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Team Effectiveness

Team Effectiveness

  1. 1. Team Effectiveness Consulting 101
  2. 2. Learning Objectives  Help you identify acknowledge your personal working preferences  Observe and appreciate the work preferences exhibited by your team members  Acknowledge that no one working style is better than another  Recognise the potential for friction and/or conflict in the workplace  Respond to friction/conflict in a proactive and open communicative style  Maintain your independence in an interdependent work environment
  3. 3. Topics  Task & Maintenance Roles  John Adair’s Action Centred Leadership Model  Belbin’s Team Profiles  Left Hand Column Technique  Norms – Explicit and Implicit  Conformity and Non-conformity  Groupthink
  4. 4. Teams - some definitions • A number of persons associated in some joint action. Macquarie Dictionary • A team is a collection of people who must work interdependently to achieve a common goal or output. Baden Eunson • A team (may be regarded as) a “machine” with human parts. Mechanical problems such as coping with friction, making sure all the gears mesh, wheels spinning etc. have direct human analogies when we talk about group functioning. Rubin et al
  5. 5. Shared Vision & Commitment w Enrolment – becoming part of something by choice w Commitment – not only enrolled but feeling fully responsible for making the vision happen w Compliance – Sees the benefit of the vision and does what is expected and no more The whole is greater than its individual sum parts
  6. 6. 9 Characteristics of Effective Teams w Team goals must be clearly understood by every member of the team w Team members must communicate their ideas and feelings accurately and clearly w Participation must be distributed among all members of the team w The decision making process must be appropriate for the aims and resources of the team w Power and influence must be approximately equal in the team w Conflict which comes from different ideas and opinions among the team members must be listened to and considered w Team members identification with the team must be high w The team members must know how to solve problems as a team w Each member of the team must be able to interact well with every other member of the team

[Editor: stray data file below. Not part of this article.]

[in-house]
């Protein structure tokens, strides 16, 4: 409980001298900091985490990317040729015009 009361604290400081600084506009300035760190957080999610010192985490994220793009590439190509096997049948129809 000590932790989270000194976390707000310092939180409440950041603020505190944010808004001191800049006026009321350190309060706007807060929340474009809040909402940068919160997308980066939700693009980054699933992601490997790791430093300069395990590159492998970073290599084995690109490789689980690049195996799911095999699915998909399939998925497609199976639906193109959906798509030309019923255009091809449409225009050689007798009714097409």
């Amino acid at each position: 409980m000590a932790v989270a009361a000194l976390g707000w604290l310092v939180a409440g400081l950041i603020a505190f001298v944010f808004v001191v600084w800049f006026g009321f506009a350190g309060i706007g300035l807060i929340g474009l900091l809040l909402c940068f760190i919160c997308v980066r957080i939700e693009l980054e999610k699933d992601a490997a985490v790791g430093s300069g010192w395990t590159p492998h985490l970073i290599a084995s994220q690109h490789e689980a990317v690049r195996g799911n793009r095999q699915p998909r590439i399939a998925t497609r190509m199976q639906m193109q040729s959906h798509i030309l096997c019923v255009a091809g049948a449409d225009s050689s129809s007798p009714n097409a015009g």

8. 8. What factors influence your performance? • Is the team more important than the task? • Are you determined to achieve your goals? • Is “getting the task done” your priority? • Can you shift your focus among the three aspects? • How do you achieve a balance among all three?
  9. 9. TASK & MAINTENANCE ROLES TASK ROLES • Task roles refer to those aspects of the team’s behaviour that are directed towards getting things done and achieving the purpose of the team. MAINTENANCE ROLES • Maintenance/Building roles refer to those behaviours that help make and keep the team together. • In an effective team there will be a balance between the two.  As the team goes through various stages of development the relative emphasis will vary.  Too great an emphasis on one or the other for long periods may lead to an ineffective team.
  10. 10. Belbin’s Team Roles Plant • An “ideas person”. A prime source of innovation and ideas. Can play a strategic role such as forward planning. Advances new ideas and strategies, with special attention to major issues. Looks for ways around problems.  Key words: Inventive. Creative. Fun. Unorthodox. “Let’s play with the idea” Monitor Evaluator • A critic of ideas and suggestions. Evaluates new plans (which should seldom be acted on against their advice). Analyses problems. Assess ideas and options so that the team can make balanced decisions.  Key words: Questions. Analytical. Prudent. Judgement. “Is it good enough?”
  11. 11. Team Norm’s • Formal norms are those rules that are explicit in the way they define the group’s behaviour • Informal norms are implicit in the way they define the group’s behaviour
  12. 12. Informal Team Norms • You don’t dob on (report on) your mates to your superiors • A fair day’s work here is x amount of output • We trust each other a lot, and we can try out weird and wonderful ideas on the group without getting laughed at. • We don’t express too much emotion when discussing things. • This group’s output is a cut above what the others deliver, and we like it like that. • We don’t like working with women (men)
  13. 13. Groupthink • What is Groupthink?  A pattern of defective decision making seen in groups  critical evaluation is frowned upon;  questioning an established position is avoided;  potential threats against the established position are simply rationalised into obscurity

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